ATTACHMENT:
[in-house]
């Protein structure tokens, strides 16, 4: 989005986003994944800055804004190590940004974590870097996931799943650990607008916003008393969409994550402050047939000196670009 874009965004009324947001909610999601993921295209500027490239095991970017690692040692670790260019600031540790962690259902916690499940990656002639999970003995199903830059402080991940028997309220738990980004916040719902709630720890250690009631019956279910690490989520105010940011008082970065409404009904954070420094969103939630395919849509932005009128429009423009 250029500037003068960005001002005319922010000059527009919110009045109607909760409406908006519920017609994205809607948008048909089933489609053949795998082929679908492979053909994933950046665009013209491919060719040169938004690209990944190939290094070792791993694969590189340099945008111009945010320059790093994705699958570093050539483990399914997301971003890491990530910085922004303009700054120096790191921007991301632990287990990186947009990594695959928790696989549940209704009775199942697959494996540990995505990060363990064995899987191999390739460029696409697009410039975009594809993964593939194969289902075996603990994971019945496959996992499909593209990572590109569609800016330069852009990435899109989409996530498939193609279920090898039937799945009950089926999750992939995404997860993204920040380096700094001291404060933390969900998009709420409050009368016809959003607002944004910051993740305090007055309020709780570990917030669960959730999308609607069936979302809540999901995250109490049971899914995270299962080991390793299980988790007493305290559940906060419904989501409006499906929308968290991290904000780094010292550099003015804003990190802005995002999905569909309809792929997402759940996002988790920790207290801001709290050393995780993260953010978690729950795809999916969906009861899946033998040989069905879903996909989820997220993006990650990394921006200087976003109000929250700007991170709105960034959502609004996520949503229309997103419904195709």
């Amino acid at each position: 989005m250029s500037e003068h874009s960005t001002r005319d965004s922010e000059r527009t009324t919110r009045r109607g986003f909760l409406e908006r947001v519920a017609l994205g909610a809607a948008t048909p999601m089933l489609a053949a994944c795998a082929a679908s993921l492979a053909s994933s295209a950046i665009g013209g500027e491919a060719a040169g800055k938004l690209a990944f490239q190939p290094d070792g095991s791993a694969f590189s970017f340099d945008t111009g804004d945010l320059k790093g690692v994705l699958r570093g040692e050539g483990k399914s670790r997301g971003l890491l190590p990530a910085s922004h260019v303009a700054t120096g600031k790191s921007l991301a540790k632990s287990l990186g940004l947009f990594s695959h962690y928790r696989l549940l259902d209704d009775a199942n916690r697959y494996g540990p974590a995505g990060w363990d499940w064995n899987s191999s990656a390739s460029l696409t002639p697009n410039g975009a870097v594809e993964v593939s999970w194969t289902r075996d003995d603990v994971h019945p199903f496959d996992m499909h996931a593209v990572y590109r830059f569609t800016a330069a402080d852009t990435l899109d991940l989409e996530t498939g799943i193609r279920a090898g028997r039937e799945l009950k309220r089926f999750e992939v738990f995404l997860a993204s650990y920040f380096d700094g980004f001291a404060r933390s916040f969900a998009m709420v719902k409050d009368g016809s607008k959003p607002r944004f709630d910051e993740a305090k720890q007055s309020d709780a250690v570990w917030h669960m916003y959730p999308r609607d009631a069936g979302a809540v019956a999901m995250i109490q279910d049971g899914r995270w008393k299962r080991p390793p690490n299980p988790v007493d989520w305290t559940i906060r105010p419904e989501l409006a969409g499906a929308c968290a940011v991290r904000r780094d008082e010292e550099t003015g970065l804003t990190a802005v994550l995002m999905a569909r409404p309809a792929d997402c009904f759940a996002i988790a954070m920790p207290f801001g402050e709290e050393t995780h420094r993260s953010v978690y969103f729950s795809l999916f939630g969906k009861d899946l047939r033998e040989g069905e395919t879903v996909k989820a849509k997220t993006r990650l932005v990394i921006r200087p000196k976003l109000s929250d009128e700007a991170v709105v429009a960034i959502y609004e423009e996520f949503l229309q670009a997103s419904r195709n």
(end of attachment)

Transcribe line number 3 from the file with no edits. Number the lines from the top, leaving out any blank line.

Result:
């Amino acid at each position: 989005m250029s500037e003068h874009s960005t001002r005319d965004s922010e000059r527009t009324t919110r009045r109607g986003f909760l409406e908006r947001v519920a017609l994205g909610a809607a948008t048909p999601m089933l489609a053949a994944c795998a082929a679908s993921l492979a053909s994933s295209a950046i665009g013209g500027e491919a060719a040169g800055k938004l690209a990944f490239q190939p290094d070792g095991s791993a694969f590189s970017f340099d945008t111009g804004d945010l320059k790093g690692v994705l699958r570093g040692e050539g483990k399914s670790r997301g971003l890491l190590p990530a910085s922004h260019v303009a700054t120096g600031k790191s921007l991301a540790k632990s287990l990186g940004l947009f990594s695959h962690y928790r696989l549940l259902d209704d009775a199942n916690r697959y494996g540990p974590a995505g990060w363990d499940w064995n899987s191999s990656a390739s460029l696409t002639p697009n410039g975009a870097v594809e993964v593939s999970w194969t289902r075996d003995d603990v994971h019945p199903f496959d996992m499909h996931a593209v990572y590109r830059f569609t800016a330069a402080d852009t990435l899109d991940l989409e996530t498939g799943i193609r279920a090898g028997r039937e799945l009950k309220r089926f999750e992939v738990f995404l997860a993204s650990y920040f380096d700094g980004f001291a404060r933390s916040f969900a998009m709420v719902k409050d009368g016809s607008k959003p607002r944004f709630d910051e993740a305090k720890q007055s309020d709780a250690v570990w917030h669960m916003y959730p999308r609607d009631a069936g979302a809540v019956a999901m995250i109490q279910d049971g899914r995270w008393k299962r080991p390793p690490n299980p988790v007493d989520w305290t559940i906060r105010p419904e989501l409006a969409g499906a929308c968290a940011v991290r904000r780094d008082e010292e550099t003015g970065l804003t990190a802005v994550l995002m999905a569909r409404p309809a792929d997402c009904f759940a996002i988790a954070m920790p207290f801001g402050e709290e050393t995780h420094r993260s953010v978690y969103f729950s795809l999916f939630g969906k009861d899946l047939r033998e040989g069905e395919t879903v996909k989820a849509k997220t993006r990650l932005v990394i921006r200087p000196k976003l109000s929250d009128e700007a991170v709105v429009a960034i959502y609004e423009e996520f949503l229309q670009a997103s419904r195709n």